The small forward position actually provides the most depth the Mavs had over the course of the season. The only change they saw was the addition of rookie Jae Crowder. Vince Carter was in his second year with the organization, and Shawn Marion was once again the starting small forward.
The position evaluation continues. We will be looking at each position on the floor and determine where things went wrong and what needs to change or areas of need from each position. Again, names will be named soon.
The point guard position has been covered, and it is now time to evaluate the shooting guard position. With Jason Terry departing in free agency during the offseason, a scoring punch was a major necessity. Waiting things out ultimately worked in the favor of the Mavs as they were able to sign O.J. Mayo at a reasonable price.
While the position can be a dime a dozen spot, the Mavs have had quite the challenge of being able to have a capable and consistent person man the position. Like Darren Collison, Mayo provided a major source of optimism going into the season. A guard in his mid-20s coming into town with still untapped potential would make anyone excited.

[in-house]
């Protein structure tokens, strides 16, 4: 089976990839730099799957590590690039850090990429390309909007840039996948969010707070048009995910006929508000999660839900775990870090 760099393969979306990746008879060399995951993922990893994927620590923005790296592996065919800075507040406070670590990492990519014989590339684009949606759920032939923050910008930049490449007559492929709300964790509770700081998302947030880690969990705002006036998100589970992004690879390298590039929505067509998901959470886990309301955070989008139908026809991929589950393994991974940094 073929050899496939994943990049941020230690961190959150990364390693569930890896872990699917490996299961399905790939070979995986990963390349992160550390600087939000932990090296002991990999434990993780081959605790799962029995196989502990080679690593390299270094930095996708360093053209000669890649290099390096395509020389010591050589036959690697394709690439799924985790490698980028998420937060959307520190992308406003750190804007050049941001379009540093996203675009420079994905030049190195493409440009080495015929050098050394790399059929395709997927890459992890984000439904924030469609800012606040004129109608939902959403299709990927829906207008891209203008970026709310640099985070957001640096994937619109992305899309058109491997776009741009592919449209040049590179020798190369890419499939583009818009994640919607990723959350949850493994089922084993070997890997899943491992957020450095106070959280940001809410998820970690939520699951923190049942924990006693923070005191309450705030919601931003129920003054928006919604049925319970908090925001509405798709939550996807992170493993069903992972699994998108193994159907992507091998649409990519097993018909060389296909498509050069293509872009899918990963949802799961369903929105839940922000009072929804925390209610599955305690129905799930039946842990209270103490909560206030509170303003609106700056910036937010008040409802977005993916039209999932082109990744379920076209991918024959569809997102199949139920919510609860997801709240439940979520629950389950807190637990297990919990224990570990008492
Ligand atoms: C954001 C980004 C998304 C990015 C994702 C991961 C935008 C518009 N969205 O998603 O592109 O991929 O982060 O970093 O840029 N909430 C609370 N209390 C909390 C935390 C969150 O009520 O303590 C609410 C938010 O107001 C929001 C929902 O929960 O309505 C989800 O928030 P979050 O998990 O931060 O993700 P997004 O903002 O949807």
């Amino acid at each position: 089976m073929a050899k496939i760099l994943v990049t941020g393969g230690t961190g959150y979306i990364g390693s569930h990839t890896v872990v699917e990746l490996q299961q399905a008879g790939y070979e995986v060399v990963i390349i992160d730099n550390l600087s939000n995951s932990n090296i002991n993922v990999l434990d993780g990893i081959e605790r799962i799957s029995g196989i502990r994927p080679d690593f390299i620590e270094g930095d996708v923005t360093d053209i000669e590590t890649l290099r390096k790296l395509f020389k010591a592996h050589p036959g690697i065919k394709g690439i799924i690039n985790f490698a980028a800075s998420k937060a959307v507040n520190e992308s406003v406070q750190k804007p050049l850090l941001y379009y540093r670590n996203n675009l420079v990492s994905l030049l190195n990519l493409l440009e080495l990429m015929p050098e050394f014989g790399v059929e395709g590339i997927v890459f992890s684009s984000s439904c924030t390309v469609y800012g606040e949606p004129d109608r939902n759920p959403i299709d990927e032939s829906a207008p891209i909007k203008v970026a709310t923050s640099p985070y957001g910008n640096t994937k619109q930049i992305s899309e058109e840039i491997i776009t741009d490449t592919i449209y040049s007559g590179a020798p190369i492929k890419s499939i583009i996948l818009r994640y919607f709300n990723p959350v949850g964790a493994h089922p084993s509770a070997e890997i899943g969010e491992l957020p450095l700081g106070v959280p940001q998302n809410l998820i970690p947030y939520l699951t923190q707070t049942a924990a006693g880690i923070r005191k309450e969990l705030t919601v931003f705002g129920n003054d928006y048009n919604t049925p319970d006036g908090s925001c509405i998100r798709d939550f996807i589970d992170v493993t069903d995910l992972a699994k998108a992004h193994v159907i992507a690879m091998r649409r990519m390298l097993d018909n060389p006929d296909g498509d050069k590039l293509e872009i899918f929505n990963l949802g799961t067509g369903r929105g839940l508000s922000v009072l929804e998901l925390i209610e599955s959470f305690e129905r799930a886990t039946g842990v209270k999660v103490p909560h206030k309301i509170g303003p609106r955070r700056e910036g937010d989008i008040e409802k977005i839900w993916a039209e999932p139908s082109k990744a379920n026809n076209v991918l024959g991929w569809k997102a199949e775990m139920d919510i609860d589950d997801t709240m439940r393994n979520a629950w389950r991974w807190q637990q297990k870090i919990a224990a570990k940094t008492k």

This week, we’re going to look at each position on the floor and determine where things went wrong and what needs to change or areas of need from each position. Names will be named soon. Before you can do that, you at least need to assess, digest and progress.
This was easily the most unstable position for the Mavs during the season. Going back to the real start of the season, the offseason, the instability began. Dallas felt like they had Jason Kidd and Delonte West to sure up the position only to find out they’d have neither of them at the start of the season. Kidd bailed on Dallas at the last minute to join up with the New York Knicks. Due to multiple suspensions due to performing conduct detrimental to the team, West was released before the start of the season.